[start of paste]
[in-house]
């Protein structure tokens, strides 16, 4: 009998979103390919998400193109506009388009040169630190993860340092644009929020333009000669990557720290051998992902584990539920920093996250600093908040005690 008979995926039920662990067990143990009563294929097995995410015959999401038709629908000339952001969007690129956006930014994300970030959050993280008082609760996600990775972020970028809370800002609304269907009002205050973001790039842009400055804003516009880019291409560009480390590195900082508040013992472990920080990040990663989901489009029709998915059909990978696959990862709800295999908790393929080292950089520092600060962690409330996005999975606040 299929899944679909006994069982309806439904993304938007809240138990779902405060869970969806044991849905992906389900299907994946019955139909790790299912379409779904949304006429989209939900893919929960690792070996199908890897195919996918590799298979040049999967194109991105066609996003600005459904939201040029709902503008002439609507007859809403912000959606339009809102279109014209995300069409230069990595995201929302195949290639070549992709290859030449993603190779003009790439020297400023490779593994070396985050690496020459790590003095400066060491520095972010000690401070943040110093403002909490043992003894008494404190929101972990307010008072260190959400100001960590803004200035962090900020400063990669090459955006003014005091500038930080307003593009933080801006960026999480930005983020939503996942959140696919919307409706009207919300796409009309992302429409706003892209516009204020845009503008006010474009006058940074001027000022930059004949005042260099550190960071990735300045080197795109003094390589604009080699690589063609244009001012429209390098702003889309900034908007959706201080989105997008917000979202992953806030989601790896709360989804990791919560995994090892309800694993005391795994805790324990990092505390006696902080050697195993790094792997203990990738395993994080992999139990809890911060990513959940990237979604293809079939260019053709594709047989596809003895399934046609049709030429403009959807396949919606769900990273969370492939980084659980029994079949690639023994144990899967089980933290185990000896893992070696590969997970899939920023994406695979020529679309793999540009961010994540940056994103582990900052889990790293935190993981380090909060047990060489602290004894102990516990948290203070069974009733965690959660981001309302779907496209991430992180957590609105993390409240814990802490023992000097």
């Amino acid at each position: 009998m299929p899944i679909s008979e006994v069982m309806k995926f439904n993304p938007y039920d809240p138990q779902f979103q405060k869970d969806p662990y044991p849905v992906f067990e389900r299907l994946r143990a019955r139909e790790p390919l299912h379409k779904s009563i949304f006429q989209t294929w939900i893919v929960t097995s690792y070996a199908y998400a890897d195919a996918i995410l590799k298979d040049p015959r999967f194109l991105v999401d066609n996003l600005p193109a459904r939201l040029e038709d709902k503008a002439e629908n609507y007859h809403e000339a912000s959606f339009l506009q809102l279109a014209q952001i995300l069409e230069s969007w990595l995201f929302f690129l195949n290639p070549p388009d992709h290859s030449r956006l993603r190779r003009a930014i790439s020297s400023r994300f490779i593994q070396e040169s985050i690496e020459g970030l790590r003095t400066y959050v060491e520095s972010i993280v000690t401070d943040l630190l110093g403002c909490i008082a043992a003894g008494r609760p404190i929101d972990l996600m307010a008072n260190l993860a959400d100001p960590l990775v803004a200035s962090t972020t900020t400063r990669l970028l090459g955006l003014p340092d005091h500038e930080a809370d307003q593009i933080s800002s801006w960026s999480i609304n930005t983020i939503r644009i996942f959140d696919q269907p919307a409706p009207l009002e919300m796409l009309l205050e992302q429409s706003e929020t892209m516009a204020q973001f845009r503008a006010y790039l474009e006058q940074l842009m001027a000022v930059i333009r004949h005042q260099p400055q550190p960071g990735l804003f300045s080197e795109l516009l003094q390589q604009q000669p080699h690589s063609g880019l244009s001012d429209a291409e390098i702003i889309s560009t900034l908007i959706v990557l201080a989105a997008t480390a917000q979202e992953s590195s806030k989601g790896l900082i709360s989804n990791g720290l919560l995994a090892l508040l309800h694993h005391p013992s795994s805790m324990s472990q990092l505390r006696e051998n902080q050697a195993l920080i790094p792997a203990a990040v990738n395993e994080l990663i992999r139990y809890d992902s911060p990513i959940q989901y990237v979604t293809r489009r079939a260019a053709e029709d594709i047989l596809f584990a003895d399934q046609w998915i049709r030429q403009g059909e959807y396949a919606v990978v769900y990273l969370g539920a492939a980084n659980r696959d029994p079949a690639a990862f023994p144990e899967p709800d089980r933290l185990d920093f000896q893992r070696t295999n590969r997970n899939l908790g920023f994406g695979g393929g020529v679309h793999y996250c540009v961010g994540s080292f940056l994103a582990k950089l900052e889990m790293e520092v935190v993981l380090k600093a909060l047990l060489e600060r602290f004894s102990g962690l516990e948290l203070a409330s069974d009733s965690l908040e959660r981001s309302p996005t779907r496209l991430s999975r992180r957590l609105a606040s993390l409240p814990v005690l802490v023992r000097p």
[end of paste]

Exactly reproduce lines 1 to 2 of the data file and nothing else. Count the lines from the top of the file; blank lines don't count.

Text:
[in-house]
């Protein structure tokens, strides 16, 4: 009998979103390919998400193109506009388009040169630190993860340092644009929020333009000669990557720290051998992902584990539920920093996250600093908040005690 008979995926039920662990067990143990009563294929097995995410015959999401038709629908000339952001969007690129956006930014994300970030959050993280008082609760996600990775972020970028809370800002609304269907009002205050973001790039842009400055804003516009880019291409560009480390590195900082508040013992472990920080990040990663989901489009029709998915059909990978696959990862709800295999908790393929080292950089520092600060962690409330996005999975606040 299929899944679909006994069982309806439904993304938007809240138990779902405060869970969806044991849905992906389900299907994946019955139909790790299912379409779904949304006429989209939900893919929960690792070996199908890897195919996918590799298979040049999967194109991105066609996003600005459904939201040029709902503008002439609507007859809403912000959606339009809102279109014209995300069409230069990595995201929302195949290639070549992709290859030449993603190779003009790439020297400023490779593994070396985050690496020459790590003095400066060491520095972010000690401070943040110093403002909490043992003894008494404190929101972990307010008072260190959400100001960590803004200035962090900020400063990669090459955006003014005091500038930080307003593009933080801006960026999480930005983020939503996942959140696919919307409706009207919300796409009309992302429409706003892209516009204020845009503008006010474009006058940074001027000022930059004949005042260099550190960071990735300045080197795109003094390589604009080699690589063609244009001012429209390098702003889309900034908007959706201080989105997008917000979202992953806030989601790896709360989804990791919560995994090892309800694993005391795994805790324990990092505390006696902080050697195993790094792997203990990738395993994080992999139990809890911060990513959940990237979604293809079939260019053709594709047989596809003895399934046609049709030429403009959807396949919606769900990273969370492939980084659980029994079949690639023994144990899967089980933290185990000896893992070696590969997970899939920023994406695979020529679309793999540009961010994540940056994103582990900052889990790293935190993981380090909060047990060489602290004894102990516990948290203070069974009733965690959660981001309302779907496209991430992180957590609105993390409240814990802490023992000097």